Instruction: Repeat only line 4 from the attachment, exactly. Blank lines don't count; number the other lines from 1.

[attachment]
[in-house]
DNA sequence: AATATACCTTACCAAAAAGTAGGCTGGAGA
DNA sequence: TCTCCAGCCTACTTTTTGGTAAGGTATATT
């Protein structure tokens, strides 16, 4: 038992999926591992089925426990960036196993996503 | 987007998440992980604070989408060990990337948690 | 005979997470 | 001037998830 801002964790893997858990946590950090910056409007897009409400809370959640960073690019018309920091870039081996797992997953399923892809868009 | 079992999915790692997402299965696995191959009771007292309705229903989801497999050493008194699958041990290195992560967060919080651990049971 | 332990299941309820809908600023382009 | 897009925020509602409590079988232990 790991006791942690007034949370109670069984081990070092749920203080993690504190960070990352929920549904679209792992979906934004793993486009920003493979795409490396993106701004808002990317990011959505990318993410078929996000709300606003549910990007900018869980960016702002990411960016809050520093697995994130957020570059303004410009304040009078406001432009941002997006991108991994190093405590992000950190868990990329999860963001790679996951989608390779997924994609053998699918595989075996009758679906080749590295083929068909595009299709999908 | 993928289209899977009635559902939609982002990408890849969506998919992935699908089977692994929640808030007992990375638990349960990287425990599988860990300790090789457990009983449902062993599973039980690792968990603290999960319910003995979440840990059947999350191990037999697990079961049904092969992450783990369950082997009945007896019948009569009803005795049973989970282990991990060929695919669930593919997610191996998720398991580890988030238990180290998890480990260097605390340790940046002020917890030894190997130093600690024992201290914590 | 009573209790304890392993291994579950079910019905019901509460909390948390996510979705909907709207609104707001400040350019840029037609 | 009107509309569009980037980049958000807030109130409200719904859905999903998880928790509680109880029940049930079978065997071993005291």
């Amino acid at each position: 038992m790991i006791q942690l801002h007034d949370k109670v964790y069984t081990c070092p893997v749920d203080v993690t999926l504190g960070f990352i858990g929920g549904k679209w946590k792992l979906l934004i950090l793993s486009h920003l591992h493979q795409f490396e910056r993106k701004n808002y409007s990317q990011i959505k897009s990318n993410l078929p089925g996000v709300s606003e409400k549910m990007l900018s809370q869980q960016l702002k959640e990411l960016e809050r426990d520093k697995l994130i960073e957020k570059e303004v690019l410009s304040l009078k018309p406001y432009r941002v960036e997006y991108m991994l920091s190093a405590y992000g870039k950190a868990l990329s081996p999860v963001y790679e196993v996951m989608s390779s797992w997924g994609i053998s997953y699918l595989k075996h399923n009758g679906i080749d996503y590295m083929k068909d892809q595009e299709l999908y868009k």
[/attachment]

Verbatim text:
């Protein structure tokens, strides 16, 4: 038992999926591992089925426990960036196993996503 | 987007998440992980604070989408060990990337948690 | 005979997470 | 001037998830 801002964790893997858990946590950090910056409007897009409400809370959640960073690019018309920091870039081996797992997953399923892809868009 | 079992999915790692997402299965696995191959009771007292309705229903989801497999050493008194699958041990290195992560967060919080651990049971 | 332990299941309820809908600023382009 | 897009925020509602409590079988232990 790991006791942690007034949370109670069984081990070092749920203080993690504190960070990352929920549904679209792992979906934004793993486009920003493979795409490396993106701004808002990317990011959505990318993410078929996000709300606003549910990007900018869980960016702002990411960016809050520093697995994130957020570059303004410009304040009078406001432009941002997006991108991994190093405590992000950190868990990329999860963001790679996951989608390779997924994609053998699918595989075996009758679906080749590295083929068909595009299709999908 | 993928289209899977009635559902939609982002990408890849969506998919992935699908089977692994929640808030007992990375638990349960990287425990599988860990300790090789457990009983449902062993599973039980690792968990603290999960319910003995979440840990059947999350191990037999697990079961049904092969992450783990369950082997009945007896019948009569009803005795049973989970282990991990060929695919669930593919997610191996998720398991580890988030238990180290998890480990260097605390340790940046002020917890030894190997130093600690024992201290914590 | 009573209790304890392993291994579950079910019905019901509460909390948390996510979705909907709207609104707001400040350019840029037609 | 009107509309569009980037980049958000807030109130409200719904859905999903998880928790509680109880029940049930079978065997071993005291």